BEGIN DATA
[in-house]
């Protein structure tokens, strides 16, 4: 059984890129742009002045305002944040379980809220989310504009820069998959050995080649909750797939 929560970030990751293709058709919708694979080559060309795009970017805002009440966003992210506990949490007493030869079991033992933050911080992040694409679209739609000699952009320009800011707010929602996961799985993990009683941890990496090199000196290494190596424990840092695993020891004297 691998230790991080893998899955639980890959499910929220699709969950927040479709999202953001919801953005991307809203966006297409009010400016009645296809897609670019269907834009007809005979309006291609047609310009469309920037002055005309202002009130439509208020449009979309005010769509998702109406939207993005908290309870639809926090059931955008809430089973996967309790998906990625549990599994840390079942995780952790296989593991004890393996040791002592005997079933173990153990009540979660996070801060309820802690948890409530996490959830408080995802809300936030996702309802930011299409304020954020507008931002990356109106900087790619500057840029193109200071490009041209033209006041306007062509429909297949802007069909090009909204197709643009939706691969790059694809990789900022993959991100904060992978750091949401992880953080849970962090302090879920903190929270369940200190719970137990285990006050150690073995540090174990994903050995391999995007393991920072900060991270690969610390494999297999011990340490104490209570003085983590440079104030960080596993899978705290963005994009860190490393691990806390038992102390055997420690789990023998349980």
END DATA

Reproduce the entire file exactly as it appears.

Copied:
[in-house]
């Protein structure tokens, strides 16, 4: 059984890129742009002045305002944040379980809220989310504009820069998959050995080649909750797939 929560970030990751293709058709919708694979080559060309795009970017805002009440966003992210506990949490007493030869079991033992933050911080992040694409679209739609000699952009320009800011707010929602996961799985993990009683941890990496090199000196290494190596424990840092695993020891004297 691998230790991080893998899955639980890959499910929220699709969950927040479709999202953001919801953005991307809203966006297409009010400016009645296809897609670019269907834009007809005979309006291609047609310009469309920037002055005309202002009130439509208020449009979309005010769509998702109406939207993005908290309870639809926090059931955008809430089973996967309790998906990625549990599994840390079942995780952790296989593991004890393996040791002592005997079933173990153990009540979660996070801060309820802690948890409530996490959830408080995802809300936030996702309802930011299409304020954020507008931002990356109106900087790619500057840029193109200071490009041209033209006041306007062509429909297949802007069909090009909204197709643009939706691969790059694809990789900022993959991100904060992978750091949401992880953080849970962090302090879920903190929270369940200190719970137990285990006050150690073995540090174990994903050995391999995007393991920072900060991270690969610390494999297999011990340490104490209570003085983590440079104030960080596993899978705290963005994009860190490393691990806390038992102390055997420690789990023998349980």